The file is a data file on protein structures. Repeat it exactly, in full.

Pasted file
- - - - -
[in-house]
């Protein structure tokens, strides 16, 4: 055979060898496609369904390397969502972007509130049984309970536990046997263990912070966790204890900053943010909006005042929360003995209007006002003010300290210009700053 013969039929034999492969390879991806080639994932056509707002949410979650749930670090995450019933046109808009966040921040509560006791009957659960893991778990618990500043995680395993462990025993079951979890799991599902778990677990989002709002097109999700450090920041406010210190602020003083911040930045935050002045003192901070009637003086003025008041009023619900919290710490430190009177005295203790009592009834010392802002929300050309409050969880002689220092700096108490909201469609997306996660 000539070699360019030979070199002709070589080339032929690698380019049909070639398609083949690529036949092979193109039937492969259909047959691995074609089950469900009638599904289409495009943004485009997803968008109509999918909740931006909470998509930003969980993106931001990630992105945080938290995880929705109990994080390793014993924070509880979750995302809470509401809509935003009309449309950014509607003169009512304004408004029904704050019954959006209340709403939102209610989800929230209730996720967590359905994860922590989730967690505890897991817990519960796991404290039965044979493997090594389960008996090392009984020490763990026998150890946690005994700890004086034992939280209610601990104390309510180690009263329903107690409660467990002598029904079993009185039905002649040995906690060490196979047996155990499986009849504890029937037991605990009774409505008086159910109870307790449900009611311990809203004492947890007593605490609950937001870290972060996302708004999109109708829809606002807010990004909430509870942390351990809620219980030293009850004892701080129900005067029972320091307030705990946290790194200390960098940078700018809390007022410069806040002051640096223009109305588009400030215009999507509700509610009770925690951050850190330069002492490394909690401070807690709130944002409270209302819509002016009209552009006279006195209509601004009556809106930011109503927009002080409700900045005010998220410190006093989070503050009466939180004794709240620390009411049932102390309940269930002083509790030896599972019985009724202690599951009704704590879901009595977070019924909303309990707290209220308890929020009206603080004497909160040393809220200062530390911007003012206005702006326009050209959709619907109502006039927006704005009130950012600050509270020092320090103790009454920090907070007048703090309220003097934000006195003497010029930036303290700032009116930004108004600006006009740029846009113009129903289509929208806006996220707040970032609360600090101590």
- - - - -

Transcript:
[in-house]
């Protein structure tokens, strides 16, 4: 055979060898496609369904390397969502972007509130049984309970536990046997263990912070966790204890900053943010909006005042929360003995209007006002003010300290210009700053 013969039929034999492969390879991806080639994932056509707002949410979650749930670090995450019933046109808009966040921040509560006791009957659960893991778990618990500043995680395993462990025993079951979890799991599902778990677990989002709002097109999700450090920041406010210190602020003083911040930045935050002045003192901070009637003086003025008041009023619900919290710490430190009177005295203790009592009834010392802002929300050309409050969880002689220092700096108490909201469609997306996660 000539070699360019030979070199002709070589080339032929690698380019049909070639398609083949690529036949092979193109039937492969259909047959691995074609089950469900009638599904289409495009943004485009997803968008109509999918909740931006909470998509930003969980993106931001990630992105945080938290995880929705109990994080390793014993924070509880979750995302809470509401809509935003009309449309950014509607003169009512304004408004029904704050019954959006209340709403939102209610989800929230209730996720967590359905994860922590989730967690505890897991817990519960796991404290039965044979493997090594389960008996090392009984020490763990026998150890946690005994700890004086034992939280209610601990104390309510180690009263329903107690409660467990002598029904079993009185039905002649040995906690060490196979047996155990499986009849504890029937037991605990009774409505008086159910109870307790449900009611311990809203004492947890007593605490609950937001870290972060996302708004999109109708829809606002807010990004909430509870942390351990809620219980030293009850004892701080129900005067029972320091307030705990946290790194200390960098940078700018809390007022410069806040002051640096223009109305588009400030215009999507509700509610009770925690951050850190330069002492490394909690401070807690709130944002409270209302819509002016009209552009006279006195209509601004009556809106930011109503927009002080409700900045005010998220410190006093989070503050009466939180004794709240620390009411049932102390309940269930002083509790030896599972019985009724202690599951009704704590879901009595977070019924909303309990707290209220308890929020009206603080004497909160040393809220200062530390911007003012206005702006326009050209959709619907109502006039927006704005009130950012600050509270020092320090103790009454920090907070007048703090309220003097934000006195003497010029930036303290700032009116930004108004600006006009740029846009113009129903289509929208806006996220707040970032609360600090101590």